When John and Imam flew over the Simuk GPS site, they found that the large cleared area around the instrument was covered with temporary shelters. Many families had fled there after the tsunamis of December 26 and were still encamped there. One was just a meter (three feet) or so from the antenna. Last August, we had actually advised them to go to high ground in the event of a large earthquake, but we had no thought that they would encamp there for weeks!

The couple of hundred "refugees" greeted us upon our arrival on the flat hilltop. We held an impromptu meeting, because they were all very concerned about a rumor that had spread among them, namely, that there was to be another large tsunami. To keep order, one leader among them asked for questions, which I answered and Bambang translated.

Then, while John and Imam downloaded data, Bambang and I, and a dozen or so children took the path down the cliff and through the couple of kilometers (mile-plus) of coconut plantations to the village by the sea. We spent about an hour in an impromptu meeting with a few dozen more villagers, organized by Pak Emir (a friend of ours and prominent citizen of Tello, who is in charge of the health services in the area). Everyone wanted copies of our brochure so they could better understand the earthquakes and tsunamis. Many intelligent questions came from people who knew they were at risk from any tsunami that might be larger than the one that washed through about half of their village just three weeks ago. Pak Emir summarized the timing of the tsunami: four ebbs and flows between roughly 9 a.m. (1.5 hours after they felt the earthquake) and 5 p.m., with the ebbs preceding the flows.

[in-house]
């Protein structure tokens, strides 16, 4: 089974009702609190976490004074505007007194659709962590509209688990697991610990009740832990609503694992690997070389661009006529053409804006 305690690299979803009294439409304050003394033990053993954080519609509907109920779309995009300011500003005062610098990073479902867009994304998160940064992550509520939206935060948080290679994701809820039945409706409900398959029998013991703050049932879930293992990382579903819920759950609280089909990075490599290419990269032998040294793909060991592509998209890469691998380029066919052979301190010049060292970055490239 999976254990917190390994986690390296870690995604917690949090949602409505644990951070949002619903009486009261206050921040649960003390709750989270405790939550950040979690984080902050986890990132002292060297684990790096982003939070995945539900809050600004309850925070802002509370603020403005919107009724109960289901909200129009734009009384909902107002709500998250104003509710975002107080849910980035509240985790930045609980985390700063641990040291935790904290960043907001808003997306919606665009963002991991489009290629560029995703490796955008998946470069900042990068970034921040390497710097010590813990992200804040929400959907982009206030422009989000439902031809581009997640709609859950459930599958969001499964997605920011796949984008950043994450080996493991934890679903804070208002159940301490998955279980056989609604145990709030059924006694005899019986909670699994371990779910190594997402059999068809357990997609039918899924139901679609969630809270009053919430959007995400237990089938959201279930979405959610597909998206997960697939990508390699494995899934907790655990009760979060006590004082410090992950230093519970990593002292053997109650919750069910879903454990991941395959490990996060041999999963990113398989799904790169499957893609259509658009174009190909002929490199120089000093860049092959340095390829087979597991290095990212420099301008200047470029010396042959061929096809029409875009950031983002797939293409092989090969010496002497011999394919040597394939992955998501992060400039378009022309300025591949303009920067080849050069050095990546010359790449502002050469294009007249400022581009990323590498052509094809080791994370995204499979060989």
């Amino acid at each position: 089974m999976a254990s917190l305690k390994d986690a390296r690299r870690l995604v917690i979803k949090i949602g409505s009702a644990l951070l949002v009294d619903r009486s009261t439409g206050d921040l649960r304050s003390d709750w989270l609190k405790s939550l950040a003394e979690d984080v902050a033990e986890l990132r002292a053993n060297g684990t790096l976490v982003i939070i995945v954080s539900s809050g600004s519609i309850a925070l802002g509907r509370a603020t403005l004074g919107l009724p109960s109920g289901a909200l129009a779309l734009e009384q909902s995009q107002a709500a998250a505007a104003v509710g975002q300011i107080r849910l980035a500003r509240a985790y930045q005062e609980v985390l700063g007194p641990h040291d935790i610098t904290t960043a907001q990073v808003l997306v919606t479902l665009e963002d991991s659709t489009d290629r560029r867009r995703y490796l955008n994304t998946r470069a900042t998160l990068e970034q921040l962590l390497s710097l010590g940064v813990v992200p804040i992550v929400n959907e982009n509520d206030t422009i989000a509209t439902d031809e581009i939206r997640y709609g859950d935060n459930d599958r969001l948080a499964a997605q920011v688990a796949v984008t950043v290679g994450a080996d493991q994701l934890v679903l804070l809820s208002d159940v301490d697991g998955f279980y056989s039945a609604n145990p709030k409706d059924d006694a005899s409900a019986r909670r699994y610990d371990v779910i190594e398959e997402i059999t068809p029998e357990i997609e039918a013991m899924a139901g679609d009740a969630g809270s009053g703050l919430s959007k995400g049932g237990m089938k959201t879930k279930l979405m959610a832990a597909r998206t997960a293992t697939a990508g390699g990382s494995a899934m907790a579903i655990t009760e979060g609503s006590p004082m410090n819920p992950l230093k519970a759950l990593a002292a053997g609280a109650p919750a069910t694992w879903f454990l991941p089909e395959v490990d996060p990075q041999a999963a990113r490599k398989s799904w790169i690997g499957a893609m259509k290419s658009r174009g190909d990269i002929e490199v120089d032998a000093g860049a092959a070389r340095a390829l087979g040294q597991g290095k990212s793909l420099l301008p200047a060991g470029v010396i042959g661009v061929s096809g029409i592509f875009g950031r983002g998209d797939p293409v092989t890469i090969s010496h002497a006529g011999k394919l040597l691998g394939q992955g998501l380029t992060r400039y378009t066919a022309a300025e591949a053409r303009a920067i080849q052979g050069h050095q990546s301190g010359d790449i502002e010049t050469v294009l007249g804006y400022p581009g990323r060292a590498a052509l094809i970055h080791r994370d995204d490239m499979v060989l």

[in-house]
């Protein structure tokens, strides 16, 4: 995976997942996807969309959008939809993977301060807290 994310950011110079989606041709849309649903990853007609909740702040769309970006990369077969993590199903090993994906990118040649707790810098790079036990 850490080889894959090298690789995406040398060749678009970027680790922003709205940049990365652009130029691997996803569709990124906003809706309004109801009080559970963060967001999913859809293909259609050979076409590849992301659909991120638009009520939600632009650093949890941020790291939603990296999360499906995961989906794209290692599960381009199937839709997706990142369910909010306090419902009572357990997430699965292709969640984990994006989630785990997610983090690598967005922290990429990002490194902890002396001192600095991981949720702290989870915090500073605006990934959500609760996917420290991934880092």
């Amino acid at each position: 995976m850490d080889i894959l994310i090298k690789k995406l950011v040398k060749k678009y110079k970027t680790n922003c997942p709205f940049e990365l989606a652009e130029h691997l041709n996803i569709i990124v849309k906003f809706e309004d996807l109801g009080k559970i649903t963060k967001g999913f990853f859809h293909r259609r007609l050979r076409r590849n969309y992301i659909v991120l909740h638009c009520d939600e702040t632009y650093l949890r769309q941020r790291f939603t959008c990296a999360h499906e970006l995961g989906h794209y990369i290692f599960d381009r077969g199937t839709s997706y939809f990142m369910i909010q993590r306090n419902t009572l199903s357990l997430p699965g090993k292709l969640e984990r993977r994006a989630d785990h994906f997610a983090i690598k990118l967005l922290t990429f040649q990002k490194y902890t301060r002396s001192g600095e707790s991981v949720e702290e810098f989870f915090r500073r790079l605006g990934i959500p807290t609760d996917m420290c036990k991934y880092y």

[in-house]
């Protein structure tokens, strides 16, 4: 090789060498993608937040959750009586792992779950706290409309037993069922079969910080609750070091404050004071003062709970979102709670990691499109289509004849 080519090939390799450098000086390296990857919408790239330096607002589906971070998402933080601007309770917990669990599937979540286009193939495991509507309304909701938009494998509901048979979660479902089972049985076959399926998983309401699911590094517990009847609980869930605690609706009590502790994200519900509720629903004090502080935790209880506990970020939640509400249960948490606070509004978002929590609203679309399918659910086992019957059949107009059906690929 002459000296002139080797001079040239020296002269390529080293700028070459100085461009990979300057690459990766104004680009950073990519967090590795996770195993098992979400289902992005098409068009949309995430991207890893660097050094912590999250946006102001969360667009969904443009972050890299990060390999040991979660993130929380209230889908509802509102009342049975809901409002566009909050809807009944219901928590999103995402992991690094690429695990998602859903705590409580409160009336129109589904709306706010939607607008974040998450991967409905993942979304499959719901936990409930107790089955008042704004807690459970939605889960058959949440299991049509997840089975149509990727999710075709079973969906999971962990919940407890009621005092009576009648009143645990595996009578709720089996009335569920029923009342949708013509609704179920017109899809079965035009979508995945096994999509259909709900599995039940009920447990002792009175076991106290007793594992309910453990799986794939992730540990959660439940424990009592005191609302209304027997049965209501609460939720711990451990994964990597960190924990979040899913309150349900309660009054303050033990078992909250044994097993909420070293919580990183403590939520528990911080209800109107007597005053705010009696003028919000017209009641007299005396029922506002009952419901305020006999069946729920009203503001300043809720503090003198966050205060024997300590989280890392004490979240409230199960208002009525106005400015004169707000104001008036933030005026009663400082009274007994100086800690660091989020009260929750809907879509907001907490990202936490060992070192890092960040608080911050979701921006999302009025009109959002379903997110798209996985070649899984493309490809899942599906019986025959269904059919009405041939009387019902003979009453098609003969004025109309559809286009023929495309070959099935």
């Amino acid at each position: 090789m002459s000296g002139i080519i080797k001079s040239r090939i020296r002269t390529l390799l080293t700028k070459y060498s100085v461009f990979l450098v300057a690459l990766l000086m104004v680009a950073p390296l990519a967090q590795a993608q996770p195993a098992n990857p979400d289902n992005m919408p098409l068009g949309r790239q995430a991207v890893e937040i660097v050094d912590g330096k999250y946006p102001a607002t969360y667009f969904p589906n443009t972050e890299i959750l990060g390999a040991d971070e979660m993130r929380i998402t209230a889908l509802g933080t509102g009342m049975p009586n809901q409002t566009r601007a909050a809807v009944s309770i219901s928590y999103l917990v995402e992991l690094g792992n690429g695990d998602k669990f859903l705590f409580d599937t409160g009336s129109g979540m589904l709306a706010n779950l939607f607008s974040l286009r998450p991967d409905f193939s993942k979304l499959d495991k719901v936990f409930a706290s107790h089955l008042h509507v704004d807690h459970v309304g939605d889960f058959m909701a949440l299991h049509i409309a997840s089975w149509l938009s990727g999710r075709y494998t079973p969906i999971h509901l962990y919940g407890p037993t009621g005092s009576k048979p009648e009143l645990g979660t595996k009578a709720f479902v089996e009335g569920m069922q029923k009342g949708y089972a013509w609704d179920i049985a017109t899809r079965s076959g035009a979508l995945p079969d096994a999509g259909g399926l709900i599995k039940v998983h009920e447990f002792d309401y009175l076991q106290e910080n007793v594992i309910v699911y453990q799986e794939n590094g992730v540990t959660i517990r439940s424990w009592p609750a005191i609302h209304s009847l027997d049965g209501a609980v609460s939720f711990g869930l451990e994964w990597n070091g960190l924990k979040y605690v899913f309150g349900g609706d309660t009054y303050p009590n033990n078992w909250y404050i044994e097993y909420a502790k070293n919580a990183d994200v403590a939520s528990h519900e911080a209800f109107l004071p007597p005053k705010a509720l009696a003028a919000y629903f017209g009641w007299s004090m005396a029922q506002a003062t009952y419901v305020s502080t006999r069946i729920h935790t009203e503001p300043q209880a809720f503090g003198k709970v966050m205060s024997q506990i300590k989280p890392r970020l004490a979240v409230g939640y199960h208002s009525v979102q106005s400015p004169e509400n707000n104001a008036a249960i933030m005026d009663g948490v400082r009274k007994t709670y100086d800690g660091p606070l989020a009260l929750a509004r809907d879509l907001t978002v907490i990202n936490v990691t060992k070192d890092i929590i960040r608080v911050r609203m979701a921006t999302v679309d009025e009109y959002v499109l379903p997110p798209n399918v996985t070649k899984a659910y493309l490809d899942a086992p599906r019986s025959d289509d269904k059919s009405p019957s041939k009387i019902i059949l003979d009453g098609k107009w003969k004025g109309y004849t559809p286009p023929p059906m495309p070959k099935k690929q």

Dozens of us then walked down the village street to the beach and found a guy who lived near the beach and was there on the day of the tsunami. Although the waves washed about 100 meters (110 yards) into the village, the evidence for the flood is scant and unimpressive. Based upon this guy's observations, we measured the tsunami height, from sea level just before the tsunami, to the crest of the highest wave: 3.2 meters, or ten feet! The depth of the deepest trough was about two meters.